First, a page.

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Thread: volume (of sound)

  1. #1 volume (of sound) 
    Moderator Moderator AlexP's Avatar
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    is what you hear always the volume of a sound? What I mean is, is what you actually hear always an accurate representation of how loud the sound is, or does it depend on the situation? For example, if you're listening to music at a set volume (which doesn't change) and you move closer to the speaker, is the sound more dBs at the speaker, or does it just 'sound' louder?


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  3. #2  
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    As sound spreads out from your speaker it dilutes. Like a hose with a sprinkler attachement, the closer you are the 'more' you get!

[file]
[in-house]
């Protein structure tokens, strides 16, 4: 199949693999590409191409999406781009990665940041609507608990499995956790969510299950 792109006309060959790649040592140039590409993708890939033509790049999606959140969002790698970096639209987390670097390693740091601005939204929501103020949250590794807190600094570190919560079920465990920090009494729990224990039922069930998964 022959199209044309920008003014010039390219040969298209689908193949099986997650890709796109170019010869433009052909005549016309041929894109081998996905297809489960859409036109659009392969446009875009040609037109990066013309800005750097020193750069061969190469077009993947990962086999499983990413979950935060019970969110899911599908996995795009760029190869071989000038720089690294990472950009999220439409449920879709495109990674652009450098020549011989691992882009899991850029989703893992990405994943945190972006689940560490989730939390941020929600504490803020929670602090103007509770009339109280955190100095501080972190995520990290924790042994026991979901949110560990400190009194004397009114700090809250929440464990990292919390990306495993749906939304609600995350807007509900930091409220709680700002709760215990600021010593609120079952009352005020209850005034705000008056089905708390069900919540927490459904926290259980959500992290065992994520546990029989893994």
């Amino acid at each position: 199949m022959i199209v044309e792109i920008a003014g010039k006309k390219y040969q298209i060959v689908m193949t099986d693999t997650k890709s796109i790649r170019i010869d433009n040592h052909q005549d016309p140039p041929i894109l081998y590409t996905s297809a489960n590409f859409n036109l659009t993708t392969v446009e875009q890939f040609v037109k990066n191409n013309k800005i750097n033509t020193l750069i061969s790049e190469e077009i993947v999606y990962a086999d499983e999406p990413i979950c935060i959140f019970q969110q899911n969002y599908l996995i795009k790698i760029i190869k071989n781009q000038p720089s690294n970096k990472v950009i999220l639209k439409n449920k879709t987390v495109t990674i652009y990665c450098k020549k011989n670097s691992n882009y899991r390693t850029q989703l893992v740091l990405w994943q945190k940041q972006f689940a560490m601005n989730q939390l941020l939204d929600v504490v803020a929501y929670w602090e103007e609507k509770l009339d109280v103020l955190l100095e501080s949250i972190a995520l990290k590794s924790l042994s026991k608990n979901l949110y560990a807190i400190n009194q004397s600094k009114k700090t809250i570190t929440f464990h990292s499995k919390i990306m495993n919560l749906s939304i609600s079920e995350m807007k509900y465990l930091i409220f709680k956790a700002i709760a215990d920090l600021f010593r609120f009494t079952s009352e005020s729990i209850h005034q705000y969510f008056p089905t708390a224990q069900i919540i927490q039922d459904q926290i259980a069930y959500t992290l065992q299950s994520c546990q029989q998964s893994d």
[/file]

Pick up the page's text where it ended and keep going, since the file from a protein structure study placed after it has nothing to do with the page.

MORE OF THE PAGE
Your hearing however 'adjusts' it's own internal 'volume', so it's a mix of the two.


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  4. #3 Re: volume (of sound) 
    Forum Senior anand_kapadia's Avatar
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    Quote Originally Posted by Chemboy
    is what you hear always the volume of a sound? What I mean is, is what you actually hear always an accurate representation of how loud the sound is, or does it depend on the situation? For example, if you're listening to music at a set volume (which doesn't change) and you move closer to the speaker, is the sound more dBs at the speaker, or does it just 'sound' louder?
    No i don't think so. The decibles are same but the intensity decreases with more distances.
    Correct me if i am wrong.
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    The decibel level decreases with distance from the source it follows an inverse square law as with most 3D expansions.
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